The police howere said fifteen people were killed in the Offa robbery attack, according to AFP Friday.
“They attacked the police station and at the same time attacked two banks,” said Kwara state police spokesman Ajayi Okasanmi, adding that nine police and six civilians died in the violence.
The gang invaded a busy commercial area where several banks and the police station are located in broad daylight around 4:50 pm (1550 GMT), said Okasanmi.
“We are going all-out to ensure we arrest them,” he said, adding that the haul from the robbery was not immediately known.
The robbers charged into the banks and shot people on the spot before making off with bags of cash on stolen motorbikes, said a witness.
“They split into two groups. One group attacked the divisional police station where they opened indiscriminate fire,” said a resident who witnessed the attack, speaking on condition of anonymity.
“The other group attacked the two banks, shooting people they met inside, many of them in the head,” he said.
“They carried away money in sacks from the banks and fled on motorcycles they seized from okada (motorcycle taxis) riders.”
– ‘Despicable act’ –
Senate President Bukola Saraki, one of Nigeria’s highest-ranking politicians, commiserated with the victims of the “savage attack” in Offa.
In a statement released Friday, Saraki said the robbery “is a despicable act committed by cruel individuals.”
Gang attacks are a persistent problem for Nigeria, adding to security woes in a country already grappling with the Boko Haram Islamist insurgency.
Nigerian President Muhammadu Buhari has had to deploy military throughout Nigeria, West Africa’s largest economy, to quell violence in the absence of a strong police force and rigorous legal system.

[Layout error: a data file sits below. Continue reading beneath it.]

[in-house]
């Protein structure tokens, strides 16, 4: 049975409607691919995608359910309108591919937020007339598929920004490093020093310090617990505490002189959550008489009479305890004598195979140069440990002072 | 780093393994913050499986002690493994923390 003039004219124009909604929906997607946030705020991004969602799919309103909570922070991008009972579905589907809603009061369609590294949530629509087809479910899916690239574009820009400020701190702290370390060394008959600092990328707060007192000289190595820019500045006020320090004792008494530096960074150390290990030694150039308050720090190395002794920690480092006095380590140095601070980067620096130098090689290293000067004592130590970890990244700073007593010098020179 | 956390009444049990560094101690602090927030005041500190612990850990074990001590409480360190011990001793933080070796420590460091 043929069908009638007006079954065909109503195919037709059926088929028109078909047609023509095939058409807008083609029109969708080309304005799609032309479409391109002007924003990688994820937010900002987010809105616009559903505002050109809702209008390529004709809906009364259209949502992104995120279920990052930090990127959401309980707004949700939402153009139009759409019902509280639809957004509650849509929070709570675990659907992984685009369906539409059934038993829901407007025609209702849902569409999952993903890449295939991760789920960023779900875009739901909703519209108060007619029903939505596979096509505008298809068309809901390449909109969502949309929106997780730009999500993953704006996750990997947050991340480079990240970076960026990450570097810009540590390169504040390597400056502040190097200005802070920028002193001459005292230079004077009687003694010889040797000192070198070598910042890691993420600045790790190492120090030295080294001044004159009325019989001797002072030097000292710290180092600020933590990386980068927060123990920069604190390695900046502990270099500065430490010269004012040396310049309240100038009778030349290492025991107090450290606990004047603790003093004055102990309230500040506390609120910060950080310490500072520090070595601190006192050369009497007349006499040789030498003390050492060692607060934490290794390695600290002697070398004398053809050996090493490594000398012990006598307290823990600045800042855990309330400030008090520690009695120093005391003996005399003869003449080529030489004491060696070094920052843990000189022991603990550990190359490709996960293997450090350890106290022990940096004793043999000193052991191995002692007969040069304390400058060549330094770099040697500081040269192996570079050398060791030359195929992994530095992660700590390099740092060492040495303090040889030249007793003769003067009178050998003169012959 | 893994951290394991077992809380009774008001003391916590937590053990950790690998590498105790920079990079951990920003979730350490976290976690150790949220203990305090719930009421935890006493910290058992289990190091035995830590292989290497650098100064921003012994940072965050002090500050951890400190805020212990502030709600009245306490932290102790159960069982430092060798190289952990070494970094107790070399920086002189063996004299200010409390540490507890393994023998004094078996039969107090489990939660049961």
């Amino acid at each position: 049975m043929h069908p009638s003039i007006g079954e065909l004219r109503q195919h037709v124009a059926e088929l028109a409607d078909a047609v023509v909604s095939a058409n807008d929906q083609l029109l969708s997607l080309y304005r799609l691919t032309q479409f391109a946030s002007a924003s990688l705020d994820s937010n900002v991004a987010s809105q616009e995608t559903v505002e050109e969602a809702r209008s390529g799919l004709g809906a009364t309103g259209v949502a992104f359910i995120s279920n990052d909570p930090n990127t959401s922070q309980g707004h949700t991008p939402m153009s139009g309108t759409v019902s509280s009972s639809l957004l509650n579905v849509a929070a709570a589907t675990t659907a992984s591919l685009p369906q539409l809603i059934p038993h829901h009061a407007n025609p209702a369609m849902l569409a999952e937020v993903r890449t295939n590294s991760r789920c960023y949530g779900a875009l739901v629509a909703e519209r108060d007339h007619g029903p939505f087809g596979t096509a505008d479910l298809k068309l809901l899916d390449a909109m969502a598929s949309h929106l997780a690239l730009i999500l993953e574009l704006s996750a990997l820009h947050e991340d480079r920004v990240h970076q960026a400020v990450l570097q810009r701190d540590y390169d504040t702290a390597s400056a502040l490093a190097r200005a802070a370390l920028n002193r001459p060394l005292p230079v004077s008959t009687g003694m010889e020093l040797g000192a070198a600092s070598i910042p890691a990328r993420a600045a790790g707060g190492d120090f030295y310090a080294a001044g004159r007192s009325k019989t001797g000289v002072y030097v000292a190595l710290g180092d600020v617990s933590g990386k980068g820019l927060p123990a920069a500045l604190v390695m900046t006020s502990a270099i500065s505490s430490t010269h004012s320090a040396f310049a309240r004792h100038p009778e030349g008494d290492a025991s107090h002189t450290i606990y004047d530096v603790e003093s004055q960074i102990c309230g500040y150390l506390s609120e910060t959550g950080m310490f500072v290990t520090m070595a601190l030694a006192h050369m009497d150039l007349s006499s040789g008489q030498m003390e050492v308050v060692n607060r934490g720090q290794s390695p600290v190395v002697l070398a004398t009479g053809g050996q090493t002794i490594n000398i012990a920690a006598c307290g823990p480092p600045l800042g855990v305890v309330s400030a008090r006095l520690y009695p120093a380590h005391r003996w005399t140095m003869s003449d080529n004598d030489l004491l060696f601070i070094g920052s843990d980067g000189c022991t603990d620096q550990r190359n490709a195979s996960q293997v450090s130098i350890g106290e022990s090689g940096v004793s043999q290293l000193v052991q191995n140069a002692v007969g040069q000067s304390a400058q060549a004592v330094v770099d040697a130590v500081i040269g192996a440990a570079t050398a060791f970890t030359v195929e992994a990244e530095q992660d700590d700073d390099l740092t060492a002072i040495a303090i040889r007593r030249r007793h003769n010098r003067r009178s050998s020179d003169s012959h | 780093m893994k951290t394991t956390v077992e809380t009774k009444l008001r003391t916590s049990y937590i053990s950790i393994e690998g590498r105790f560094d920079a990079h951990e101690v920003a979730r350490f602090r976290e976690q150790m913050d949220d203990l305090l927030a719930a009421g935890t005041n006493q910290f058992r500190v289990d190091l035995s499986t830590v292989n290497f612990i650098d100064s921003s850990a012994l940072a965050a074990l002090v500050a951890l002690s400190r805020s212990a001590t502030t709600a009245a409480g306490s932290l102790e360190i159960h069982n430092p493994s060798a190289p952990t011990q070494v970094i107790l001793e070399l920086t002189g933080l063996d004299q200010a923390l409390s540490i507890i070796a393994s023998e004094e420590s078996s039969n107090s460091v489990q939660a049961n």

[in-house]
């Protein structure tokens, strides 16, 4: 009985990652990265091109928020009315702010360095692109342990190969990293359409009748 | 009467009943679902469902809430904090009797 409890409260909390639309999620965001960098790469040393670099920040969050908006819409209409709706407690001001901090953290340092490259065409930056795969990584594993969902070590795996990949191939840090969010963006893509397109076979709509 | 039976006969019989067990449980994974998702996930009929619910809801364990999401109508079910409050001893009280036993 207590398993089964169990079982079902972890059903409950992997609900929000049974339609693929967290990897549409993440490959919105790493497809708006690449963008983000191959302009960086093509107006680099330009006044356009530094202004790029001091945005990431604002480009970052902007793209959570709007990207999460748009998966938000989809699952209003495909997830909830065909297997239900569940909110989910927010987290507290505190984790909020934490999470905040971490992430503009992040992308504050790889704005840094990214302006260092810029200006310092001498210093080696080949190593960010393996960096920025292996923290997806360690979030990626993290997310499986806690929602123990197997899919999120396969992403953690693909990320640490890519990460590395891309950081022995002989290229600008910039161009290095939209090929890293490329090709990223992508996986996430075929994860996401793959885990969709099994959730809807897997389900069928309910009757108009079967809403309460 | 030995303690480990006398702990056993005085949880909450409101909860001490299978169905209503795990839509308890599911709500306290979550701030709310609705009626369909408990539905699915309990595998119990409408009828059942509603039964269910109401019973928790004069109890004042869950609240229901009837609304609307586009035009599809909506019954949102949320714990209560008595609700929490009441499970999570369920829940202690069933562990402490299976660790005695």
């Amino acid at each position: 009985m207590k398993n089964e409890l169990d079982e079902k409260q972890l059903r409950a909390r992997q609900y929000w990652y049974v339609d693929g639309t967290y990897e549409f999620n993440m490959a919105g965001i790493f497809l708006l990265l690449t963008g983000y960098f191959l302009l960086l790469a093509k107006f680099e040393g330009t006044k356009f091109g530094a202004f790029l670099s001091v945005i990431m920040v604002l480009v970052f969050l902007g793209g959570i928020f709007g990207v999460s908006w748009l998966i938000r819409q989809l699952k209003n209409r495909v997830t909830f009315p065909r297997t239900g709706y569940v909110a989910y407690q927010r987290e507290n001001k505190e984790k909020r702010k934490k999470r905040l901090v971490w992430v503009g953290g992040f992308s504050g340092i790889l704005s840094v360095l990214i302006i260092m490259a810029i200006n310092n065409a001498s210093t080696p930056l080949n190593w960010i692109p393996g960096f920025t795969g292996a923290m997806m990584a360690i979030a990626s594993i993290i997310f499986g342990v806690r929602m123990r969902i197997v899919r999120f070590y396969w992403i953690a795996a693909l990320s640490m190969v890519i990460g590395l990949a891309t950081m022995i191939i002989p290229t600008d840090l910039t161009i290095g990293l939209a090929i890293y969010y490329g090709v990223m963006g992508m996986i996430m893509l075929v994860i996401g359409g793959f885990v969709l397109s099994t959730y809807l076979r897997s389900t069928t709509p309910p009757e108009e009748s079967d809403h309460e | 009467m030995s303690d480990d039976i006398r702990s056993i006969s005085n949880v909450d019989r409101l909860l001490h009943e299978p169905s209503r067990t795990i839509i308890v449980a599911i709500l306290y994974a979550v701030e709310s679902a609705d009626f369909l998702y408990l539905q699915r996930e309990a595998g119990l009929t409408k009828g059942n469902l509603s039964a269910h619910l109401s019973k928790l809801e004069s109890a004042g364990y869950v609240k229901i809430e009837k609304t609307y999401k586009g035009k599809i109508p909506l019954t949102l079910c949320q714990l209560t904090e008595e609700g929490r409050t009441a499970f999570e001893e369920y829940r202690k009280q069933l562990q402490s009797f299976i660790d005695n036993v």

On Wednesday, Buhari reiterated his support for $1 billion in emergency funding for weapons purchases to fight security threats across the nation, though critics warn that similar defense spending in the past has been tainted by corruption.
Police and military in the country were subject to intense scrutiny in February after it emerged that they were unable to repel Boko Haram fighters who stormed the town of Dapchi and abducted 111 schoolgirls.
Since then, 105 of the schoolgirls have been returned following negotiations with the Nigerian government, though six others — including one Christian who refused to denounce her faith — are still unaccounted for. The five others are believed to have died in the initial stages of the kidnapping.
Military and police are overstretched in Nigeria, which, along with fighting Boko Haram jihadists in the north, is battling militants and pirates in the oil-rich south, a simmering separatist movement in the east and a bloody battle between herdsmen and farmers spanning the vast central region.
Fighting fires on so many fronts takes an economic toll. This week Nigeria’s central bank governor Godwin Emefiele said the “herdsmen-related violence” poses a key risk to the country’s economic growth.